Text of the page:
Continental Uses Performance Electric Motor Without Rare Earth Materials
Manufacturing or driving cars raises the issue of pollution. While there are no silver bullets, companies are finding better ways of refining components while reducing global footprints. Continental might be a company you associate with tires but its other departments are involved with ways of reducing pollution, refining electric car components and making electric motors particularly efficient without sacrificing pollution.
Continental’s Electric Drivetrain Department. Continental has been converting regular cars to full electric by using its in-house components, which include electric motors, batteries, electronics, propulsion, charging systems, as well as its Conti.eContact tires. For instance, its Conti.eContact tire offers an intelligent solution to low-roll resistance solution by moving away from a 195/55R20 tire and replacing it with a traditional 205/55R16 whose flexible sidewall help reduce energy loss when deflecting or rebounding and substantially reduced rolling resistance.
Electric Motor. When it comes to electric motors, we know we have a choice between AC and DC motors. DC motors are cheap and do fine with a homemade conversion but they don’t allow for regenerative braking, something AC motors can do. Continental’s electric motor goes a step further by using a synchronous electric motor that is “externally excited”.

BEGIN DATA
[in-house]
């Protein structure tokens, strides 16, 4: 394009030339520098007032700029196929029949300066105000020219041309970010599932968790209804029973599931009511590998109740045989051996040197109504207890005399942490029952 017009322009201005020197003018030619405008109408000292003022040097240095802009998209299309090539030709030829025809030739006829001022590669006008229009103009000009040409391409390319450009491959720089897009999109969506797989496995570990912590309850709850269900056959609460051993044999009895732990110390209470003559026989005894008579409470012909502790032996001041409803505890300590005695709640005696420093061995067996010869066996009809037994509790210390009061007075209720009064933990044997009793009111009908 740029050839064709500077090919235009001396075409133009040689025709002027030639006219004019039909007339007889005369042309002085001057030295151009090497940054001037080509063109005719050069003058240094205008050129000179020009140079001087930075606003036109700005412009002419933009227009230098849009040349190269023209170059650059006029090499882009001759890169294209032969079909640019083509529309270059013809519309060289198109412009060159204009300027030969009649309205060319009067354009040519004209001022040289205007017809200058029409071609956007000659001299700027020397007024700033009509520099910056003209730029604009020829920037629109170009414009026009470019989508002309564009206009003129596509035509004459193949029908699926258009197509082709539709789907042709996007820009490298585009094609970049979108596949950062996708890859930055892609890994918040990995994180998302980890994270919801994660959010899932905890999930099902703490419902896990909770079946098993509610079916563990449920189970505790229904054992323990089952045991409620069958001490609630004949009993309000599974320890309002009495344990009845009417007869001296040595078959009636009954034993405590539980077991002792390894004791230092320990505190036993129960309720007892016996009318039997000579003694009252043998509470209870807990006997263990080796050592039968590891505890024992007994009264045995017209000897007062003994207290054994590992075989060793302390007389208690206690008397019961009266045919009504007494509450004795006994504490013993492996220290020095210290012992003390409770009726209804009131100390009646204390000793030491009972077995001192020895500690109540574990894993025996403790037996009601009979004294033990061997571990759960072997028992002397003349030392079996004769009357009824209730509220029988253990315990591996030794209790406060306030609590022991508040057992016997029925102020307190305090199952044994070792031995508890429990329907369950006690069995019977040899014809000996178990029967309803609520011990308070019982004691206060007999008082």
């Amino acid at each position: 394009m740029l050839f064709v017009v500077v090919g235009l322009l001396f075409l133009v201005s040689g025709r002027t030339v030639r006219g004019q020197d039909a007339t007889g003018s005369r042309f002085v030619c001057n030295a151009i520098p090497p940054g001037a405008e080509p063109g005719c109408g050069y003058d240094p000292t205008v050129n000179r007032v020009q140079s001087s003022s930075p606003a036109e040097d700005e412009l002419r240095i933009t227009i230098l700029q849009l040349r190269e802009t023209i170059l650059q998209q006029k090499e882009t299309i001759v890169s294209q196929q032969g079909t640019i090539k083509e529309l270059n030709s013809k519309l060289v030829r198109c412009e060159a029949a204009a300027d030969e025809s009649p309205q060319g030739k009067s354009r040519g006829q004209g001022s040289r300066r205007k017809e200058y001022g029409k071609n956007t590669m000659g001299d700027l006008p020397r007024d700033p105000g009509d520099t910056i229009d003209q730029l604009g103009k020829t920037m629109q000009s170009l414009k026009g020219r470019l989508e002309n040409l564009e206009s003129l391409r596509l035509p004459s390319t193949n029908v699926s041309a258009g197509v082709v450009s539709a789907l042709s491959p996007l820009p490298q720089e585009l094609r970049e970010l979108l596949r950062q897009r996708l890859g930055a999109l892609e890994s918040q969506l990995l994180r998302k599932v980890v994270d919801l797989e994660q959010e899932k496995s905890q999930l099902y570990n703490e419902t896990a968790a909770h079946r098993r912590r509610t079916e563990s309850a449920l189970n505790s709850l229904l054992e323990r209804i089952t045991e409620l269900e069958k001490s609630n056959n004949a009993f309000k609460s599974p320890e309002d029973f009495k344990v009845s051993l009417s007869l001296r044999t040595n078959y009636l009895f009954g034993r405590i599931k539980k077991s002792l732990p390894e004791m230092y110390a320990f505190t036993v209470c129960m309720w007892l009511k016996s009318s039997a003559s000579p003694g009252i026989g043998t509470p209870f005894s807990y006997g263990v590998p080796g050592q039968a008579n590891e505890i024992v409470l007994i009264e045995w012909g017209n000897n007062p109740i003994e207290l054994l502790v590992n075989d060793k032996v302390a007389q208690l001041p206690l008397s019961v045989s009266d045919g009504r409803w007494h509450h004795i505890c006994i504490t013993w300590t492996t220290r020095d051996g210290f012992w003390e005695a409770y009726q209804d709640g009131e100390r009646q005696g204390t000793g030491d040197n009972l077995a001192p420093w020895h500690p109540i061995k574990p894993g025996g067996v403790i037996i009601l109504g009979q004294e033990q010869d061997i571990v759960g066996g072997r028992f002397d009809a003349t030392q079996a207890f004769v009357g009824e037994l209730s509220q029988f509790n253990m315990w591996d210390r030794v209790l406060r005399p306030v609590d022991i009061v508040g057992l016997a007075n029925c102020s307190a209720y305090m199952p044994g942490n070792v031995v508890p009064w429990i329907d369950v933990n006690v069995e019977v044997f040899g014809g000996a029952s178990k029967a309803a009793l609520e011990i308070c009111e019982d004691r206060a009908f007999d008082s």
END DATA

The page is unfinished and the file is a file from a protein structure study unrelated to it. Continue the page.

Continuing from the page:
Technically Speaking. Externally excited synchronous motors have high efficiency through a wide range of operation, especially at high RPM. This design helps lower inductance, which protects the motor and uses no expensive rare earth metals. Continental’s central control unit is based on a mass-produced engine control unit that controls the drivetrain and manages temperature, energy usage and the recharging procedure. The company also uses a beefy 10 kilowatt on-board charger that completely recharges the electric car in about 2.5 hours with Level2.